The squeeze on debt availability is having an impact on infrastructure transactions, as well as on private equity more generally.
Jonathan Simpson, a partner at law firm Paul Hastings, says the credit crunch has had a real effect on the kind of projects infrastructure funds are investing in. “Due to the constraints on finding new bank or debt capital markets financings, the funds are shying away from greenfield development opportunities and are focusing on investing in/acquiring existing operating projects.”
A number of leading funds focus primarily on acquiring existing assets. Global Infrastructure Partners (GIP), for example, specialises in acquiring brownfield projects and then using its own people to operate the assets. The fund, founded by Credit Suisse and General Electric, wants brownfield rather than greenfield projects because of the pre-existing cash flow that brownfield offers. GIP raised last year’s largest fund, at US$5.64bn. In the past 12 months the fund has increased its stake in London City Airport to 75% and acquired a US power plant
Bringing in its own people to run assets enables GIP to gain more control over increasing efficiency, it argues. “We’re looking for complex investments where we can unlock value and increase efficiency and a lot of that is down to our operating the asset rather than just advising existing managers who were doing the same job under the previous owners,” says a source at GIP.
Generally, as would be expected, already existing brownfield assets tend to offer a lower return than greenfield. A brownfield with a reliable cash flow may provide around 10% interest rate of return, although this will increase if the investor can achieve significant efficiency savings. Brownfield assets that require new investment to expand will offer an even higher return.
For greenfield projects that need to be built, there is construction risk and this increases the potential return significantly, to up to 20%. While there appears to be a trend to move more towards brownfield, because of the lower risk profile, most infrastructure funds have various investment goals that include both approaches.
Those funds that focus on the UK’s Private Finance Initiative (PFI)/Public Private Partnerships (PPP) programme are involved in the design, construction and operation of new assets, such as hospitals, schools and prisons. Barclays Private Equity, for example, has raised five funds since 1996 to invest in PFI projects in the UK and elsewhere. A key element of the business model is accessing income streams that are often supported by government or quasi-government covenants, or where the business has some implied monopoly.
These kinds of funds have experienced less impact from the credit crunch than those that invest in assets where the income depends on level of use. Chris Elliott, head of infrastructure investing at Barclays Private Equity, says that income is dependent on making a certain asset, such as a hospital, available to the public sector counterparty, rather than how many people use that hospital. Projects in which the operator charges on the basis of availability are in a better position than those in which income depends on the level of use.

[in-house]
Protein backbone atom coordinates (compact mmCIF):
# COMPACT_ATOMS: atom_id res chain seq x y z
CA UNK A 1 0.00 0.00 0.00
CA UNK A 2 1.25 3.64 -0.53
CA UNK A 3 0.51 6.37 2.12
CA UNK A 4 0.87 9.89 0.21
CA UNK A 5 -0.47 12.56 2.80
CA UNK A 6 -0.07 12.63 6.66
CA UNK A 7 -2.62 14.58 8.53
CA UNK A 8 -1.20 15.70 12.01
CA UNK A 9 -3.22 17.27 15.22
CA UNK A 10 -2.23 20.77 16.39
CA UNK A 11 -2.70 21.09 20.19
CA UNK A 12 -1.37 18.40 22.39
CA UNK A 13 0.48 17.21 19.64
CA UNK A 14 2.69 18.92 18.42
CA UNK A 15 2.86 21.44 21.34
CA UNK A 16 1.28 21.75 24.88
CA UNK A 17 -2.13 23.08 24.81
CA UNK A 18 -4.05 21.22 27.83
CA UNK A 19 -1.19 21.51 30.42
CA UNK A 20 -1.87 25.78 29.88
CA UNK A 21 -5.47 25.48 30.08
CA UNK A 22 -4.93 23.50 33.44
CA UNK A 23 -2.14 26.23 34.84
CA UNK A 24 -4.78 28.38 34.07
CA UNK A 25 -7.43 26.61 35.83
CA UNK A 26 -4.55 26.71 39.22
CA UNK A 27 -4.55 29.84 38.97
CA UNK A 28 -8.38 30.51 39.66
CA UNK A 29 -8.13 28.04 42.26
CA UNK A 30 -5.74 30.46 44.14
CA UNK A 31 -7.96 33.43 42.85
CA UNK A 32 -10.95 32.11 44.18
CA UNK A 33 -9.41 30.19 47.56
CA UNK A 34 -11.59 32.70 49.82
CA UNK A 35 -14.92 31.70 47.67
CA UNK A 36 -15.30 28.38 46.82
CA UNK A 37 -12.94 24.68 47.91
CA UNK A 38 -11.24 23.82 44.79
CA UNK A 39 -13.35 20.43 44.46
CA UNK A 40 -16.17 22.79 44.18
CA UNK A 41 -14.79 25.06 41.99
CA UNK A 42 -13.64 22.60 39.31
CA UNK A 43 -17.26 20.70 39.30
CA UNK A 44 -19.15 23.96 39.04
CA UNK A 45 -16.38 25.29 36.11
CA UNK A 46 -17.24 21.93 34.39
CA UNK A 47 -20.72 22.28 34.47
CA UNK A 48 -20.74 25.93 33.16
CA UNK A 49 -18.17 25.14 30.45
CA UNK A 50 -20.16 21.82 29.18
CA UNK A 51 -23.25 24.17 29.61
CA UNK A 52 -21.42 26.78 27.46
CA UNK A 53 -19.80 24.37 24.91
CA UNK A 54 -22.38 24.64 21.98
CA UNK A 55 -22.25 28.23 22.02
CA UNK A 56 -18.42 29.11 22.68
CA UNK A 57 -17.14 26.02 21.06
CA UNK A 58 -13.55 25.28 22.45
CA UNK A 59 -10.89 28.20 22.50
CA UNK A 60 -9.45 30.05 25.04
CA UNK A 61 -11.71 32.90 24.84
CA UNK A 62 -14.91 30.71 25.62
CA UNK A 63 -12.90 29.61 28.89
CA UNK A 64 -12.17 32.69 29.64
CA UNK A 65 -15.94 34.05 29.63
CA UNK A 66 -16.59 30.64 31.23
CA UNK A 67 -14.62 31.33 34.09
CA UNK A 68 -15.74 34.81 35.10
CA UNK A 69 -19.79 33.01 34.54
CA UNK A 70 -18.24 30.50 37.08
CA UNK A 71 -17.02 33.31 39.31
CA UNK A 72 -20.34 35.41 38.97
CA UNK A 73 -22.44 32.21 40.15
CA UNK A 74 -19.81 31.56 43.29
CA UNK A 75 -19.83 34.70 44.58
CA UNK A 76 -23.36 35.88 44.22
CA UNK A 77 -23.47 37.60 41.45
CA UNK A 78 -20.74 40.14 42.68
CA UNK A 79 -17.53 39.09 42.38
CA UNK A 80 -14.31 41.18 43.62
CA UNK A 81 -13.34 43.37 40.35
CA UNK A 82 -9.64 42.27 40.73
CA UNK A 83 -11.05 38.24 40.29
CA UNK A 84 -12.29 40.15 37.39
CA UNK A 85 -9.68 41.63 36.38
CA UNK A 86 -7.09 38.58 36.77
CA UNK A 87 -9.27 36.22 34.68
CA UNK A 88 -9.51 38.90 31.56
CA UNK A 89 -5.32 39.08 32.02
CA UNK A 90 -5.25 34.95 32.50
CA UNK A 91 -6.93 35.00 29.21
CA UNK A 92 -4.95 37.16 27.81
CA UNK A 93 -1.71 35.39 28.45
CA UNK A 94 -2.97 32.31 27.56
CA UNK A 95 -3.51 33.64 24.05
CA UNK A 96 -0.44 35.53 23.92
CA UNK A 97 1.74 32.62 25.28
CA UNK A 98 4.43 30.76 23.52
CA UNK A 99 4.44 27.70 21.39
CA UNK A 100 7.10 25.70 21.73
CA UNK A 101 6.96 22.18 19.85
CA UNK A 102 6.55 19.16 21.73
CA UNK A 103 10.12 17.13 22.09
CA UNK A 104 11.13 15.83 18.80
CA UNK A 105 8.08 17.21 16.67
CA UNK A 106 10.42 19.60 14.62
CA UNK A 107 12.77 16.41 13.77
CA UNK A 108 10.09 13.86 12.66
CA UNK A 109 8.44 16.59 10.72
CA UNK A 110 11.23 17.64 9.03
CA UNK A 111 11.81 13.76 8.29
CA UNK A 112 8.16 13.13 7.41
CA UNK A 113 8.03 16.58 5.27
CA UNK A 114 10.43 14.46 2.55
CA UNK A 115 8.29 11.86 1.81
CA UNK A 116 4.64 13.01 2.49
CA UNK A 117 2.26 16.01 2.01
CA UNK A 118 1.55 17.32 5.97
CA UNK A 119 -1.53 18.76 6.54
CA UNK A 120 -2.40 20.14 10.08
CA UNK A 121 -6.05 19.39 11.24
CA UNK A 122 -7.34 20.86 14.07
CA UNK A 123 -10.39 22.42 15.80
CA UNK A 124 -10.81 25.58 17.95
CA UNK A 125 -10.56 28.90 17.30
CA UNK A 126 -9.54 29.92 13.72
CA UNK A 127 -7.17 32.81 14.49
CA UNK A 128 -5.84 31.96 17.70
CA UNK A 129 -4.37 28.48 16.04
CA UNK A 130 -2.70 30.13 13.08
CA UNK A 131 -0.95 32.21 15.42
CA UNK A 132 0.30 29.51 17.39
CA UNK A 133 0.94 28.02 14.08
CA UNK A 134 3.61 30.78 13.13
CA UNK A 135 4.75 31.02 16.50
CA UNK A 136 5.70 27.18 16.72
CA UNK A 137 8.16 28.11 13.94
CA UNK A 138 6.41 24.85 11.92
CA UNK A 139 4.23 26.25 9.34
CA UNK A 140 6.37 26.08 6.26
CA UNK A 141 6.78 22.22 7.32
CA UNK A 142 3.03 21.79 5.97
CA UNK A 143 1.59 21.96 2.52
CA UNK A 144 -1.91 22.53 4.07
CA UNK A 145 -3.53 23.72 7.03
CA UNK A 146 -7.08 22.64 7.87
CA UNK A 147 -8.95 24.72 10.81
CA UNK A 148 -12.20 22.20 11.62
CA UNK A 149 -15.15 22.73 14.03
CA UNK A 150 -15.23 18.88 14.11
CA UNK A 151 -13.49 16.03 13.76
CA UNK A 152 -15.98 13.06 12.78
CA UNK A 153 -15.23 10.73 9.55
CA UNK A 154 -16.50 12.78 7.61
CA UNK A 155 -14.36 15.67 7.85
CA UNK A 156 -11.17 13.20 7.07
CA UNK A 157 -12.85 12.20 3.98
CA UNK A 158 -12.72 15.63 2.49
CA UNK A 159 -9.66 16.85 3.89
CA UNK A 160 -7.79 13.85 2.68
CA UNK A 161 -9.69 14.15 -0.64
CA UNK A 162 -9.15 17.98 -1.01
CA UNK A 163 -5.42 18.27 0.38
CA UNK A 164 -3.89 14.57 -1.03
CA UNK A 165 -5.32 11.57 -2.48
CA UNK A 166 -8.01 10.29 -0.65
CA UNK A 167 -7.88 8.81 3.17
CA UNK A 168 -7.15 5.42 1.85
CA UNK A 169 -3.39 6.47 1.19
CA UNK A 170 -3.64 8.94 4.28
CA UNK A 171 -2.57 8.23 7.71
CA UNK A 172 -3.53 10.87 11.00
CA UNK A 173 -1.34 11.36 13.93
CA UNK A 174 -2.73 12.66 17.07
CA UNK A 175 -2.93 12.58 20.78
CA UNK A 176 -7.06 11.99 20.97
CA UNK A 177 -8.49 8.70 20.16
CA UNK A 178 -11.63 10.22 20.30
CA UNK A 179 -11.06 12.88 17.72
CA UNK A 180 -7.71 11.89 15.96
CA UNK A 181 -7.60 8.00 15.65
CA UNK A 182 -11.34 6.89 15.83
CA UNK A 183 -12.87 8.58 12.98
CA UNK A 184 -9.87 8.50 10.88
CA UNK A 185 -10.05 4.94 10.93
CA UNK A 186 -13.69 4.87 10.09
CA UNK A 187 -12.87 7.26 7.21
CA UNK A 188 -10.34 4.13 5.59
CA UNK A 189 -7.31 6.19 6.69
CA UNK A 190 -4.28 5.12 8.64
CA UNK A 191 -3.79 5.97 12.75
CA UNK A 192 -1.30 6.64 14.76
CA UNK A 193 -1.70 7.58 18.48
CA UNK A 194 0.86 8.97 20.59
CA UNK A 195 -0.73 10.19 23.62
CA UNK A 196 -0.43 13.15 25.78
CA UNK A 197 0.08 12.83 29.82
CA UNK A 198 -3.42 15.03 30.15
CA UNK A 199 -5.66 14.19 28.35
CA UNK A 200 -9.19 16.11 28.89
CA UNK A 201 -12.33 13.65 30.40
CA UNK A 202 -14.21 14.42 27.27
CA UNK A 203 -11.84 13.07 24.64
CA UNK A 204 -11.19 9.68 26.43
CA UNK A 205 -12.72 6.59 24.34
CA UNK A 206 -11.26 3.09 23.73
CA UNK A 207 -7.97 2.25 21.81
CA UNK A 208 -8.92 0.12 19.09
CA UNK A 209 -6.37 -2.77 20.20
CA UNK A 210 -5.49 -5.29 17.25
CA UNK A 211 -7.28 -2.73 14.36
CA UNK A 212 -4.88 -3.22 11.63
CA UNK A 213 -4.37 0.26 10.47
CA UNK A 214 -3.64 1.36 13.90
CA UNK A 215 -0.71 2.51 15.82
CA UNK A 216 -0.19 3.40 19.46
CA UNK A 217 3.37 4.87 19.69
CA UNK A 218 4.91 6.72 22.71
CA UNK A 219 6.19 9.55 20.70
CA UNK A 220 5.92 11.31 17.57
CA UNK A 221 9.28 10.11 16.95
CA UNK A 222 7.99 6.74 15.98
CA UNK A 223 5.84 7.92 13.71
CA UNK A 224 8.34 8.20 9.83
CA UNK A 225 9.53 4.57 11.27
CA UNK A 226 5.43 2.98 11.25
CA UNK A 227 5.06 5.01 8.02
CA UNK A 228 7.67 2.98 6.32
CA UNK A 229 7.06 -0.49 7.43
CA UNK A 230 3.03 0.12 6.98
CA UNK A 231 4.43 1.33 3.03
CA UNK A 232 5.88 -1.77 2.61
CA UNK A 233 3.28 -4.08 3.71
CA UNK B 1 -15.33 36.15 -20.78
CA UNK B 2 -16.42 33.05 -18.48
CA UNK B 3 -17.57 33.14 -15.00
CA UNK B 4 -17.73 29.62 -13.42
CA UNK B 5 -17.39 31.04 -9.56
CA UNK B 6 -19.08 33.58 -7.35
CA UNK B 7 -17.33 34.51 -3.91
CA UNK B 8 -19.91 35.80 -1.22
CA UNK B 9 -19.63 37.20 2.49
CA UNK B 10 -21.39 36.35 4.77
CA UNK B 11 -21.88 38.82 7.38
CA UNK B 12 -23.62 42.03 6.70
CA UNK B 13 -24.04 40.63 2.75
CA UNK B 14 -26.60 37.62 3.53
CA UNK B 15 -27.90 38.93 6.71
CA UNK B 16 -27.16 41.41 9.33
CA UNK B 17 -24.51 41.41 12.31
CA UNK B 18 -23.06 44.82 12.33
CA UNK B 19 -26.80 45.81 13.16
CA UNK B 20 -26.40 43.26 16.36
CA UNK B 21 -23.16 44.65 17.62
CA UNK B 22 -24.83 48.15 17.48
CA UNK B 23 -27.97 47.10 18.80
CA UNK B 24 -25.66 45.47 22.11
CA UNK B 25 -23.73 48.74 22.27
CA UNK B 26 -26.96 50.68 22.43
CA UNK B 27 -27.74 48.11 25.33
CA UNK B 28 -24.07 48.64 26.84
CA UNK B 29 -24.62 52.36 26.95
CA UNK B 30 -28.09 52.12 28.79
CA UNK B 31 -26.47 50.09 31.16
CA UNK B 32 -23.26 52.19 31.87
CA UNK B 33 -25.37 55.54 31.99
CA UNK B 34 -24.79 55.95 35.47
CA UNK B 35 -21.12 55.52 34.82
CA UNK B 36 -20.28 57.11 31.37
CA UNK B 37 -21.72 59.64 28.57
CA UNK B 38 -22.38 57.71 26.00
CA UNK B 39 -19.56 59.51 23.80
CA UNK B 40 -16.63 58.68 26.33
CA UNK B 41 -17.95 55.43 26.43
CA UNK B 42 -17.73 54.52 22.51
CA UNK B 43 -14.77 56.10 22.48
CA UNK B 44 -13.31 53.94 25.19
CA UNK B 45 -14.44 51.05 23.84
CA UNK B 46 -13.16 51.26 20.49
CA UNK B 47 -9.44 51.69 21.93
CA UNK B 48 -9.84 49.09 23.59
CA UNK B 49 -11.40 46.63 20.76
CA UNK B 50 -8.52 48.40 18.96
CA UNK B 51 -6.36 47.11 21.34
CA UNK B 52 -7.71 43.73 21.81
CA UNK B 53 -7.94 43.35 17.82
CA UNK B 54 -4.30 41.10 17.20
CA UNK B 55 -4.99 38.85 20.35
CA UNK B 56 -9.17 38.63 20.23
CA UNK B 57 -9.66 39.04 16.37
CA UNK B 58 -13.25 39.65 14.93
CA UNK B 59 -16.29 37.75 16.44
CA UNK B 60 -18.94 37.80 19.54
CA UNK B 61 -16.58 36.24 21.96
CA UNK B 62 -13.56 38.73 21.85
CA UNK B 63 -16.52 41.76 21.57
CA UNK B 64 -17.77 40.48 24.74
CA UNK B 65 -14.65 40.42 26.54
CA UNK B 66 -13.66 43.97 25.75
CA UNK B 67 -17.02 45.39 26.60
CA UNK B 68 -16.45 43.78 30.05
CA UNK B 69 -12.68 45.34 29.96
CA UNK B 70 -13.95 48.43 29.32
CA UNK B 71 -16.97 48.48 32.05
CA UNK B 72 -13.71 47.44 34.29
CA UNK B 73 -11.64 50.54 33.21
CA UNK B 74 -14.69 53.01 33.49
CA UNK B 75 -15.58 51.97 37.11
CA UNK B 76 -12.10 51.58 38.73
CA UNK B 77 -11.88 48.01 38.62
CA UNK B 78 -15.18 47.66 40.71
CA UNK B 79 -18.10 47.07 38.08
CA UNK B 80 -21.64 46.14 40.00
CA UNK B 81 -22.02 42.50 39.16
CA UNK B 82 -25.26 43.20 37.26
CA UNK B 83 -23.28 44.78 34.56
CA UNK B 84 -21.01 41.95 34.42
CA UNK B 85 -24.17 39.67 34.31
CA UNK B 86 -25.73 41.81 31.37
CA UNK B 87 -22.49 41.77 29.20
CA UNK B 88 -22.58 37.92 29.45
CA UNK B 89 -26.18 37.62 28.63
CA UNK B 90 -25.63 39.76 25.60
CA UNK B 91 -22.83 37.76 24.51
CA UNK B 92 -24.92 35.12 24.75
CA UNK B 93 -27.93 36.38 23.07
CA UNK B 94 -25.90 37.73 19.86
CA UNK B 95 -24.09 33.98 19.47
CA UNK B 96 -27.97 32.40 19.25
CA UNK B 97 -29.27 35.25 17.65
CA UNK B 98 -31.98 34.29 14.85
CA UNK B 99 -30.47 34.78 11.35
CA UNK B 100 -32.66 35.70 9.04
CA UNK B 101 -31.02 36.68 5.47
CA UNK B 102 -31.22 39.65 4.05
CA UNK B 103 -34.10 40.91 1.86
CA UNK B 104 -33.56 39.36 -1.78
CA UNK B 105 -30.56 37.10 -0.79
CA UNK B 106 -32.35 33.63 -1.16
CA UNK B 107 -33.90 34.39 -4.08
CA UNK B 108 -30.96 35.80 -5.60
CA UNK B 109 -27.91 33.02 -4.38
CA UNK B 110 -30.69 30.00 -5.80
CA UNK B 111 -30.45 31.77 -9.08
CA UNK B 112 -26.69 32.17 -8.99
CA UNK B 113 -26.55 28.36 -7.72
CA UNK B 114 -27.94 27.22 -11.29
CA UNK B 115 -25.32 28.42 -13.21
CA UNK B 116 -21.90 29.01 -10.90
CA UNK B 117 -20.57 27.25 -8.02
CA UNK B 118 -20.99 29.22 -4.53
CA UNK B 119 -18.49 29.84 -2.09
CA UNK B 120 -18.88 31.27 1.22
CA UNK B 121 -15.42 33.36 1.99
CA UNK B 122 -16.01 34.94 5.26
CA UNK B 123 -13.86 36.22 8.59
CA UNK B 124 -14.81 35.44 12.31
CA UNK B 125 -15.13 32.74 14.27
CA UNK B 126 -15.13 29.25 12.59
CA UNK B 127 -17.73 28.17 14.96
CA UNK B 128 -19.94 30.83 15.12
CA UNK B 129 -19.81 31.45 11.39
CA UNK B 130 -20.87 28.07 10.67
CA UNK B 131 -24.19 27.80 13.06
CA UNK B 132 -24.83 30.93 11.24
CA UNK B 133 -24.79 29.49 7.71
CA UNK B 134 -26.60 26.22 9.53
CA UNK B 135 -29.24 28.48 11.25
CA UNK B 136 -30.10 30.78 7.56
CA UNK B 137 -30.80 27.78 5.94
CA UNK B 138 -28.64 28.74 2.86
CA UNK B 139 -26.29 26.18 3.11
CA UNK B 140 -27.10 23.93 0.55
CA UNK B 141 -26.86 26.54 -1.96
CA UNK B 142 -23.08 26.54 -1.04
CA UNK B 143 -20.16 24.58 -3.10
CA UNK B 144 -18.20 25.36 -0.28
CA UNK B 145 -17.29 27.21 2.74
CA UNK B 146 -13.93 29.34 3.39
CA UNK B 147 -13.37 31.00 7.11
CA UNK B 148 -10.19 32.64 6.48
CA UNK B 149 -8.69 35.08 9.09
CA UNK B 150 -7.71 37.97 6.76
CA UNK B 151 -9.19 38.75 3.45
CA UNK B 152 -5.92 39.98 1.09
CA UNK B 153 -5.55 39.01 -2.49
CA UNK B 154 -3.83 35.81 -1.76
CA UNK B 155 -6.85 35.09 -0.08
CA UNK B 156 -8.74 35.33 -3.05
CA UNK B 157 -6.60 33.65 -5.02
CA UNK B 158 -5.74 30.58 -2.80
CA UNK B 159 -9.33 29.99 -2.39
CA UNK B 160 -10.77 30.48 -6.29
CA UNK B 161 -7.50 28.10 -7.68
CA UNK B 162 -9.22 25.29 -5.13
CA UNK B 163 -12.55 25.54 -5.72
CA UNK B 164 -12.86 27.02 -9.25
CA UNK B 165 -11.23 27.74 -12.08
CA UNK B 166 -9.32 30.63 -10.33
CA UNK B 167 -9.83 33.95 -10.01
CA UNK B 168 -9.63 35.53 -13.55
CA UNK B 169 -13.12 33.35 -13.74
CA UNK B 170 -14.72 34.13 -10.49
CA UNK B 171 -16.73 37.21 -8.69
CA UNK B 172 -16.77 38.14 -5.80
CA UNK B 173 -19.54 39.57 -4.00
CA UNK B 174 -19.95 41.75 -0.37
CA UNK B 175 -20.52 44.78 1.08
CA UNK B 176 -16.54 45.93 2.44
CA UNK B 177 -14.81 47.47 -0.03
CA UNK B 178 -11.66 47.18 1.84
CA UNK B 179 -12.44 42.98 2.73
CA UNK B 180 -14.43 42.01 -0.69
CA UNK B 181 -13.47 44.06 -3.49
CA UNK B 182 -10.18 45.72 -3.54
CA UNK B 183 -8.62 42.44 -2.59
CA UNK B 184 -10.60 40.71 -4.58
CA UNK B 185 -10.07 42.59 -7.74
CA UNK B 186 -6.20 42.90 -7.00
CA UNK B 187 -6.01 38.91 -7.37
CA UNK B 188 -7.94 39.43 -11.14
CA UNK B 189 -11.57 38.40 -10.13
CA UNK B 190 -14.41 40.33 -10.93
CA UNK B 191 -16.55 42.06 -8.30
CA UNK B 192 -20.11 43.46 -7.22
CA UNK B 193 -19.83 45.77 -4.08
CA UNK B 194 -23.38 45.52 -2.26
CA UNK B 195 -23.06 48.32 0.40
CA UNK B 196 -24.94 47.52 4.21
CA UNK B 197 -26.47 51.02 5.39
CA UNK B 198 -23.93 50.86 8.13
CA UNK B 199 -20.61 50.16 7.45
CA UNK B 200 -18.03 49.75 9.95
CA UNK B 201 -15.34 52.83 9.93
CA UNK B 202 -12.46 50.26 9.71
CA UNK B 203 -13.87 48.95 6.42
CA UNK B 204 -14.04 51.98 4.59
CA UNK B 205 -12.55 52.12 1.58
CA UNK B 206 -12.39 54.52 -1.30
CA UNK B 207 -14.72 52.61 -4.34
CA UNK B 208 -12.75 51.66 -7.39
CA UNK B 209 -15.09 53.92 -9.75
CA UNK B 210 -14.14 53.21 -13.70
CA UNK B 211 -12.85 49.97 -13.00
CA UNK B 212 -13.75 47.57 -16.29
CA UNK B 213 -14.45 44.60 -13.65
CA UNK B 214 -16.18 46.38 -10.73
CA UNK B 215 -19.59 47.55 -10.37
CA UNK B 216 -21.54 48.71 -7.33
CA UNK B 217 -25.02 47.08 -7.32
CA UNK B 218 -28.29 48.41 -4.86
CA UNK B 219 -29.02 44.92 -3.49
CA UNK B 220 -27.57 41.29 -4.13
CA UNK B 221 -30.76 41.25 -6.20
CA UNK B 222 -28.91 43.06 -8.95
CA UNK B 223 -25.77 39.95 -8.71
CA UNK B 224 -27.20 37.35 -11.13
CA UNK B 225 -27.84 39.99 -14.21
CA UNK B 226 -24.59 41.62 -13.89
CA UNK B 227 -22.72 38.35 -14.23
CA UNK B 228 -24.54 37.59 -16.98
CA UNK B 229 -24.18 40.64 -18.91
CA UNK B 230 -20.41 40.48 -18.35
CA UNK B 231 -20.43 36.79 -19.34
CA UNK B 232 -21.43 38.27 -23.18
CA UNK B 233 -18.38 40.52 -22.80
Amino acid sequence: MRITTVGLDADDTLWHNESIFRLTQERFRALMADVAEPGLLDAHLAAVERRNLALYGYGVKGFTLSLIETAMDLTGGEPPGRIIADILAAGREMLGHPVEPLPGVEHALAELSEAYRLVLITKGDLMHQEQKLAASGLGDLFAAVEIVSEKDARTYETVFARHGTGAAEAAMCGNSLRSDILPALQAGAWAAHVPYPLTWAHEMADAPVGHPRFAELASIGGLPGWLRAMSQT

He says: “This kind of infrastructure is not affected by the credit crunch. But if you’re providing a toll road and are paid depending on the number of vehicles using that road, then the economic downturn is likely to affect your income.”
While the UK has been the dominant PFI market in Europe since the mid-1990s, other European countries are now beginning to embrace the concept, says Elliott, adding that Barclays PE has now opened a Paris office to take advantage of potential French transactions: “France has a number of PPP projects that have been let or are in construction, as does the Iberian peninsula and Italy. These are the main markets in Continental Europe but there are also road projects in Germany and schools in Belgium.”
“The UK is the most mature market and our portfolio reflects that, but over the next 12 to 18 months we expect more activity in the euro zone.” The Barclays funds have invested in numerous schools and hospitals, as well as forming part of the Hitachi consortium that won the contract to build the UK’s next generation of high-speed trains.
The bulk of the infrastructure funds market is in acquiring existing assets, says Colin Smith, infrastructure director at PricewaterhouseCoopers: “Most funds don’t want to take the construction and demand risks of greenfield asset investments. There is also the issue that most PPP assets revert to the government after the concession period.”
He adds that one of the big challenges for governments on both sides of the Atlantic will be working out how they can make it attractive for private finance to be brought into their ambitious infrastructure programmes.
PwC partner Andrew McCrosson agrees, adding that he expects a growing number of funds to develop expertise in financing greenfield infrastructure assets in the future, as that’s where an increasing number of investment opportunities will be.